What Happens When You Cut Into A Tesla Battery Cell?


Don’t try this at home.

A wise man once noted there are a few things one should never do. Things like pulling on Superman’s cape or spitting into the wind, for example. Now, we would like to add a new item to this list: don’t drill into a Tesla battery cell. As you can see in the video below, tweeted out by Ben Sullins of Teslanomics fame, there is a good chance it will combust, and mayhem may ensue.

The short bit of footage was tweeted out along with the text “What happens when you cut into a Tesla battery cell? Fun at @EVWestDotCom.” We take it, then, that the TeslaTuber was visiting the EV West electric vehicle conversion shop in San Marcos, California, north of San Diego.

Known for having fun while creating awesome electric vehicles, the folks here haven’t thrown caution completely to the wind while performing this “scientific” experiment. Performed in a wide open space, the person drilling into a cylindrical cell from a Tesla battery pack –presumably an 18650-type cell — is wearing some face protection. We also note that the camera is on a stand, so as not to endanger a videographer.

After being pierced, the cell appears to short out causing a rapid release of stored energy. Unconstrained by a physical container, the cell launches itself into the air, spinning and spitting sparks as the igniter attempts to jump back out of the way. We saw similar, possibly even more dramatic, fireworks recently after the Rich Rebuilds crew overcharged a Tesla battery module in its “princess car.”

Obviously, this is something people should not try at home. Things have a way of going wrong at the worst possible moment and the next thing you know, someone’s received physical injuries or burned down a car or structure. Better, we think, to just watch the video below of others tempting fate and remain safe. Enjoy!


Categories: Battery Tech, Tesla, Videos

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21 Comments on "What Happens When You Cut Into A Tesla Battery Cell?"

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It’s widely know that they fail the nail test too. Gotta get the energy density first.

I find this to be much more exciting. https://youtu.be/T6VKxmUPb3g?t=60

Really makes you appreciate the ton of work Tesla has put in to isolate, protect, and thermally manage each cell in their battery packs.

they don’t manage each cell.

Why don’t you post videos from all other manufactures you can find? I remember falling asleep watching the puncture test on the Leaf battery….i’m sure you can find others.

Agreed, it would be very interesting to get some data on this sort of thing. Maybe the Nissan LEAF puncture test was done when the battery was discharged, but so far not one battery fire from a Nissan LEAF that I know of, and all that from a battery with ZERO active battery cooling!

Really? No Leaf fires. Perhaps you should use Google. Three on page one.

And, BTW, active cooling has absolutely nothing to do with whether a car has battery fires. Also, a small battery is less likely to catch fire. To date, Nissan has produced relatively small batteries.

Puncture an empty battery – nothing.

Puncture an empty gas can – you won’t fall asleep.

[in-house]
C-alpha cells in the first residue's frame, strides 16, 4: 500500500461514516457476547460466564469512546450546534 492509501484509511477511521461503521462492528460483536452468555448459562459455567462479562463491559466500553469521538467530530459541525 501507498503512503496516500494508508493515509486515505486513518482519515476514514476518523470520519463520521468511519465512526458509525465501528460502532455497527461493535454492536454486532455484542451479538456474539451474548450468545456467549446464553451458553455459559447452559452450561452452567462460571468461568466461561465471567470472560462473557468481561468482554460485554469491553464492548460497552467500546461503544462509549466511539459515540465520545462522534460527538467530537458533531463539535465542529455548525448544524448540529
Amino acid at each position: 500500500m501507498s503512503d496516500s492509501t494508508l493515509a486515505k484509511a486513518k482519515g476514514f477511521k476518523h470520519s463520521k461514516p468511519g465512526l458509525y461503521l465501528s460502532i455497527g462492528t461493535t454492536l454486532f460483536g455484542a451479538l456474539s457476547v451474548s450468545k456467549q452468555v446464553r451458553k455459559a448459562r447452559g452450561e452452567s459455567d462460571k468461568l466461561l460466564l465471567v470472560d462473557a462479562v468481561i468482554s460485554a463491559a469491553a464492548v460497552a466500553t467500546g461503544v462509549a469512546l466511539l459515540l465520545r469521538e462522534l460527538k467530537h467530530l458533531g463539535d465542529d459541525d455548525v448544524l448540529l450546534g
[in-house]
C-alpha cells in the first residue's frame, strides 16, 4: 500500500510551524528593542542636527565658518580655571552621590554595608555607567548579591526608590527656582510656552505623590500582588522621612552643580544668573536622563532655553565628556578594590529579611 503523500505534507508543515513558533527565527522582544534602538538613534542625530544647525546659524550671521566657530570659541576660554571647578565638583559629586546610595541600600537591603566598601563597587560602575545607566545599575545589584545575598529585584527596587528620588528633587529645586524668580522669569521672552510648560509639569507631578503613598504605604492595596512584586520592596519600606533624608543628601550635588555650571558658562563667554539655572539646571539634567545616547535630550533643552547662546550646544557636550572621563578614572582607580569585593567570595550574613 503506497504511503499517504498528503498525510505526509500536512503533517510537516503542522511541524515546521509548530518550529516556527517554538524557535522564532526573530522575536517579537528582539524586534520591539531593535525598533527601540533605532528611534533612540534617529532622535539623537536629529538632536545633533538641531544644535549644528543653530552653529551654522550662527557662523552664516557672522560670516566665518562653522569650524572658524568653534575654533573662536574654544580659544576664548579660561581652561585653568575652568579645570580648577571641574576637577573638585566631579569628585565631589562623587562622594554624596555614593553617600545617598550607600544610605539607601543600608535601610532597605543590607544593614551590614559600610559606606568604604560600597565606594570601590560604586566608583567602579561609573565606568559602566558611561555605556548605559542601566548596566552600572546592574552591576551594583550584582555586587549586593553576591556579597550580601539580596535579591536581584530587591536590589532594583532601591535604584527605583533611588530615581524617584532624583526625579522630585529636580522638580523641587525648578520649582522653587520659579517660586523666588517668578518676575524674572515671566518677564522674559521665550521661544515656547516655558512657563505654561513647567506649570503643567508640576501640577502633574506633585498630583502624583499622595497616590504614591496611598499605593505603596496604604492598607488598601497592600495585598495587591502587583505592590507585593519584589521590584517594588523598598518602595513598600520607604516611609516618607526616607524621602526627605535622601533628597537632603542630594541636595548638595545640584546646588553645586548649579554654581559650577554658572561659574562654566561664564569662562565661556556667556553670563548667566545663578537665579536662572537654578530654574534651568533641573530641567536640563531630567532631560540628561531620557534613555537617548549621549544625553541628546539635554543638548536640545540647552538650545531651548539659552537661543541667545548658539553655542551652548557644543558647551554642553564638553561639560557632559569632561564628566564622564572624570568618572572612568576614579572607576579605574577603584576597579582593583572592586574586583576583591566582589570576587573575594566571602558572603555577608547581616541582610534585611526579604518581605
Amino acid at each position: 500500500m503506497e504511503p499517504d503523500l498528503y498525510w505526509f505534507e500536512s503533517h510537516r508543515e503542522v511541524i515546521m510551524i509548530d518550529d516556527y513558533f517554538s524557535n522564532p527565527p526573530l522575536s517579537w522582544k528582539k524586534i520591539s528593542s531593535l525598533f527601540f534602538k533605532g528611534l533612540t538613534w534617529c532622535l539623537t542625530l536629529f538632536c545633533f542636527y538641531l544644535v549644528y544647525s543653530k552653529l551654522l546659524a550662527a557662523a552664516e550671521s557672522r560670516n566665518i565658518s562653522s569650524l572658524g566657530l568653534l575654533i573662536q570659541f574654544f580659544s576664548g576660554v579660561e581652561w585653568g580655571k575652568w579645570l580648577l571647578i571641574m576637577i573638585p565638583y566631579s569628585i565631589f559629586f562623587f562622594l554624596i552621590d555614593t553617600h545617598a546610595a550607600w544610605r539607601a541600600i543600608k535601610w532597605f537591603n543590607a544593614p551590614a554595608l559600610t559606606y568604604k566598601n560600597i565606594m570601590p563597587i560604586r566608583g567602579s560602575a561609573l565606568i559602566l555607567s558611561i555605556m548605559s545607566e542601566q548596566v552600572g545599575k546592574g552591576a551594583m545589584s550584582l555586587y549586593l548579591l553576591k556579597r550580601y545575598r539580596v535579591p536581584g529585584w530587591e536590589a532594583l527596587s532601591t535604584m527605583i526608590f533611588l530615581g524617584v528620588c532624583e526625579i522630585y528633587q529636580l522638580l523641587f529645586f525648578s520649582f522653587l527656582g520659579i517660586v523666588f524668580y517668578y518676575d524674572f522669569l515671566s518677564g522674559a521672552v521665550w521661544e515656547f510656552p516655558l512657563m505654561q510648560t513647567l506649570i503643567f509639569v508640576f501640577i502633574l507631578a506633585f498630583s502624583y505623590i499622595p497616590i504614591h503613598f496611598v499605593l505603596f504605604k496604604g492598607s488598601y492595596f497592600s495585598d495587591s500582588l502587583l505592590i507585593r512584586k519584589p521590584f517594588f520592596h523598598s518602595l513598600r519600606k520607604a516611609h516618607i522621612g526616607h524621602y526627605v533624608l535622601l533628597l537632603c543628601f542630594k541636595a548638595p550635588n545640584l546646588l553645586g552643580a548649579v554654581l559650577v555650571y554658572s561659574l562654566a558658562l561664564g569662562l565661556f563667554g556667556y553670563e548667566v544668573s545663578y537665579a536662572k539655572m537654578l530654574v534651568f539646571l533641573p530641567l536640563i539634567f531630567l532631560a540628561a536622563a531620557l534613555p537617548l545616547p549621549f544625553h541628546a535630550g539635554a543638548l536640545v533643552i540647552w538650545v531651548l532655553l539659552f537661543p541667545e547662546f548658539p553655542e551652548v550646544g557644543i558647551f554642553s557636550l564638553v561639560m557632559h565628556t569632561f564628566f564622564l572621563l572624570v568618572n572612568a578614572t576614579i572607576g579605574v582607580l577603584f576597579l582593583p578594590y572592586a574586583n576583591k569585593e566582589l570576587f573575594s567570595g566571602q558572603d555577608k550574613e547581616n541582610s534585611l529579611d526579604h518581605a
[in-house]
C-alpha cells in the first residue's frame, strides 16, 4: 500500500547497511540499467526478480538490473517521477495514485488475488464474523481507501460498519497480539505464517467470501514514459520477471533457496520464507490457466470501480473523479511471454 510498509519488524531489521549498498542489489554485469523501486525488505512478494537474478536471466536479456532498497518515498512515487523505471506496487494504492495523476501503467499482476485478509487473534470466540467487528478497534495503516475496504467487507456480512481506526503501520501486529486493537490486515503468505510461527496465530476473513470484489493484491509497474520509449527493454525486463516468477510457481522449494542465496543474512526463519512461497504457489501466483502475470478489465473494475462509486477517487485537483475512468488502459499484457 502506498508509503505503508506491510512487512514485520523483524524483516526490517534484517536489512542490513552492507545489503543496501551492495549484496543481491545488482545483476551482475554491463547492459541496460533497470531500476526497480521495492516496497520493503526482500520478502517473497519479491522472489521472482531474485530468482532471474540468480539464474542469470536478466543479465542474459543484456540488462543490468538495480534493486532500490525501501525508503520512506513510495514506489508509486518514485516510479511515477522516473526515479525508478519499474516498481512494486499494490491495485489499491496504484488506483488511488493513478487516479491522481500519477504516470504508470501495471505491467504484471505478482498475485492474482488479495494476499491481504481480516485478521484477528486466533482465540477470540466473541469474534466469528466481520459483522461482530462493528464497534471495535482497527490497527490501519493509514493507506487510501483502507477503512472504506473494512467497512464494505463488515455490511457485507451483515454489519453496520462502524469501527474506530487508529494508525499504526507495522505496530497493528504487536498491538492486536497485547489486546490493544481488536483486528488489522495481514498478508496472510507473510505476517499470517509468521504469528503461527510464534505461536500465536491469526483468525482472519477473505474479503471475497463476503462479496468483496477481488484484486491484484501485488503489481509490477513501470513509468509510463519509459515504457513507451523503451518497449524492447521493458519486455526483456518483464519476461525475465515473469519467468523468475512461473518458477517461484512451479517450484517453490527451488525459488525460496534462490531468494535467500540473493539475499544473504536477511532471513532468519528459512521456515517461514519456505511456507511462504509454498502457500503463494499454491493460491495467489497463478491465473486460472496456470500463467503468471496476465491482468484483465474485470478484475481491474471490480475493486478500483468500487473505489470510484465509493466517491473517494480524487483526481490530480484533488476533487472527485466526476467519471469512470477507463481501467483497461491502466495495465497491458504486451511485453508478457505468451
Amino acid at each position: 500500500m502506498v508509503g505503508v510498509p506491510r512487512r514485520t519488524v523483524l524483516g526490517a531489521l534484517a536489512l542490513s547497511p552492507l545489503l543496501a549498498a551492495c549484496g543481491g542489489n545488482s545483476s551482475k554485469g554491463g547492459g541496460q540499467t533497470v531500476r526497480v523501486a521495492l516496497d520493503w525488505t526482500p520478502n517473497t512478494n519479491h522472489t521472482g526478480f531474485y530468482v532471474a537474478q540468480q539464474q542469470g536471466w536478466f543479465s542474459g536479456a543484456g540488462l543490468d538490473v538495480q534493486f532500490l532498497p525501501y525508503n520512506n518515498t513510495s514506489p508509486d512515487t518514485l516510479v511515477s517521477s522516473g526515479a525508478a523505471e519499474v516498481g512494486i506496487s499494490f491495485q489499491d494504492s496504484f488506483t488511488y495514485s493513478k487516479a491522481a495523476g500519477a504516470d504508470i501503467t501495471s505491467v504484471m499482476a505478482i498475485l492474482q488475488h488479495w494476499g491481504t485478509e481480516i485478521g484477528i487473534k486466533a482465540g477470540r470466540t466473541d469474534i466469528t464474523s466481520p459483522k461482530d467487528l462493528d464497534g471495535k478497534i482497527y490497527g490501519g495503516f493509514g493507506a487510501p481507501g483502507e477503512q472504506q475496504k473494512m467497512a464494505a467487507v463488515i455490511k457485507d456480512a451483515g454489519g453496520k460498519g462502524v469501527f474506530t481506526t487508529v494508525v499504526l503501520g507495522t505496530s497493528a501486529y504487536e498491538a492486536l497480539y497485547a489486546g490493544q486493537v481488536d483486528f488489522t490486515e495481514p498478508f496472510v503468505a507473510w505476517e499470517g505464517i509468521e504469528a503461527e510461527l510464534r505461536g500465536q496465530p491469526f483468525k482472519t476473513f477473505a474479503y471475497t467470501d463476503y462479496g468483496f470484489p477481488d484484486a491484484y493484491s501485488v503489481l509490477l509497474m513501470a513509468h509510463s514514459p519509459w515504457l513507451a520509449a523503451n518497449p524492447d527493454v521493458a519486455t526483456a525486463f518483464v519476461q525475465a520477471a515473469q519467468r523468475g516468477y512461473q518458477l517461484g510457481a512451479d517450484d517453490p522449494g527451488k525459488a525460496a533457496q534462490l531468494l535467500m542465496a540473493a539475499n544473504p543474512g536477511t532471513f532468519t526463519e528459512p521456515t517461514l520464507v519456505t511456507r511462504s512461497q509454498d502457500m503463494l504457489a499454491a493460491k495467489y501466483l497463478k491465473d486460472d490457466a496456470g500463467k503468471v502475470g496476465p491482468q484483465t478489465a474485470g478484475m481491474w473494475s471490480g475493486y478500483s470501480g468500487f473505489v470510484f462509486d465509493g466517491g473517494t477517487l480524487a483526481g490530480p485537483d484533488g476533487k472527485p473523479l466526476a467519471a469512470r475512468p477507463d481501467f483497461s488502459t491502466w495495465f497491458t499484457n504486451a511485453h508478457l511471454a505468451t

Yup, if it’s an empty plastic can (which most are nowadays), nothing.

Pretty sure modern Leaf batteries would also turn into fireworks when punctured. The original had a very low density battery…

depends a lot at what State of Charge is the cell , the more energy is in the cell the more violent is the reaction. A 0V cell is almost harmless

Try it out yourself. You’d be surprised what some cells do when they drop to < 2.0V. 0% SOC, should be safe, right?

This is nothing new and is due to battery chemistry – not because the uncooled Leaf battery is somehow superior. The 18650 cells my company uses must pass a nail puncture test but they have lower capacity and discharge capability.

I know of 2 people in a crashed BMW that burned to death just a couple of weeks ago – never even made it to the national news. Everybody including Hollywood expects a crashed ICE to blow up or burn up. They even burn up without any crashes.

There’s always one bloke who chooses to be a candidate for the Darwin Award

Helps to keep our gene pool strong…

This is why you really should never put vape pens with these batteries in them into your luggage on airplanes or other modes… in an unpressurized airline cargo/ luggage compartment

You do know that the cargo hold is pressurized with the cabin, right? The passenger floor cannot hold the pressure difference.

“What Happens When You Cut Into A Tesla Battery Cell?”

It’s all fun and games until…


Another candidate for the Darwin Award.

Do not throw firecrackers in the gas tank.

This would happen to any battery, I have personally done it to cell phone batteries… The only Tesla-specific thing in this article seems to be that it was a 18650 cell in the video, which happens to be the kind of cell Tesla uses in their cars, also what the new Dyson V10 cordless vacuum uses, and what is inside my laptop, and many cordless lawnmowers….
You know what kind of videos should be made, cutting into LiFePO4 cells, they are quite stable, even if you abuse them by drilling into them, the worst they will do is spew out a lot of smoke, but they won’t explode, and they won’t fly off in the air. Many hobbyist/DIY EV conversions use LiFePO4.